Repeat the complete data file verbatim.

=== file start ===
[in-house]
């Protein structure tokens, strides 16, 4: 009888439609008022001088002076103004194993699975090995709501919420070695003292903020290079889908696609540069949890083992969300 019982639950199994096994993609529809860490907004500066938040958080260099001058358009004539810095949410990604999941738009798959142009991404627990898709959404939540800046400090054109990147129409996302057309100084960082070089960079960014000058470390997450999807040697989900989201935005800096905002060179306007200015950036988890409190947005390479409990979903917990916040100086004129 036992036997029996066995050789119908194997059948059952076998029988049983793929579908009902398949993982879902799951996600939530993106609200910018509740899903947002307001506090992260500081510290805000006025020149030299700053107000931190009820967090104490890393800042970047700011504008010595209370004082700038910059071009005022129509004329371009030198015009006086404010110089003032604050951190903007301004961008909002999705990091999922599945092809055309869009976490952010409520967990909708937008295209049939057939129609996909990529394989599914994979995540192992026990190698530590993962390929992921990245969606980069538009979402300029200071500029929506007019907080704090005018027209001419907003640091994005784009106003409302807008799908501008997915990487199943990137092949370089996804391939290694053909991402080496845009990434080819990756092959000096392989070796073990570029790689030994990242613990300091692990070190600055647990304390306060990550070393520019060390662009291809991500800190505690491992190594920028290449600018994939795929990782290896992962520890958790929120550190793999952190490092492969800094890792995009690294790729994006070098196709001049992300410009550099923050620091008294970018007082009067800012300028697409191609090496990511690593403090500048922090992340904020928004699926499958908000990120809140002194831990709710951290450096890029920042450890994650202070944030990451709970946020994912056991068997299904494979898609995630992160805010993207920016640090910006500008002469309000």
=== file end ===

[in-house]
């Protein structure tokens, strides 16, 4: 009888439609008022001088002076103004194993699975090995709501919420070695003292903020290079889908696609540069949890083992969300 019982639950199994096994993609529809860490907004500066938040958080260099001058358009004539810095949410990604999941738009798959142009991404627990898709959404939540800046400090054109990147129409996302057309100084960082070089960079960014000058470390997450999807040697989900989201935005800096905002060179306007200015950036988890409190947005390479409990979903917990916040100086004129 036992036997029996066995050789119908194997059948059952076998029988049983793929579908009902398949993982879902799951996600939530993106609200910018509740899903947002307001506090992260500081510290805000006025020149030299700053107000931190009820967090104490890393800042970047700011504008010595209370004082700038910059071009005022129509004329371009030198015009006086404010110089003032604050951190903007301004961008909002999705990091999922599945092809055309869009976490952010409520967990909708937008295209049939057939129609996909990529394989599914994979995540192992026990190698530590993962390929992921990245969606980069538009979402300029200071500029929506007019907080704090005018027209001419907003640091994005784009106003409302807008799908501008997915990487199943990137092949370089996804391939290694053909991402080496845009990434080819990756092959000096392989070796073990570029790689030994990242613990300091692990070190600055647990304390306060990550070393520019060390662009291809991500800190505690491992190594920028290449600018994939795929990782290896992962520890958790929120550190793999952190490092492969800094890792995009690294790729994006070098196709001049992300410009550099923050620091008294970018007082009067800012300028697409191609090496990511690593403090500048922090992340904020928004699926499958908000990120809140002194831990709710951290450096890029920042450890994650202070944030990451709970946020994912056991068997299904494979898609995630992160805010993207920016640090910006500008002469309000």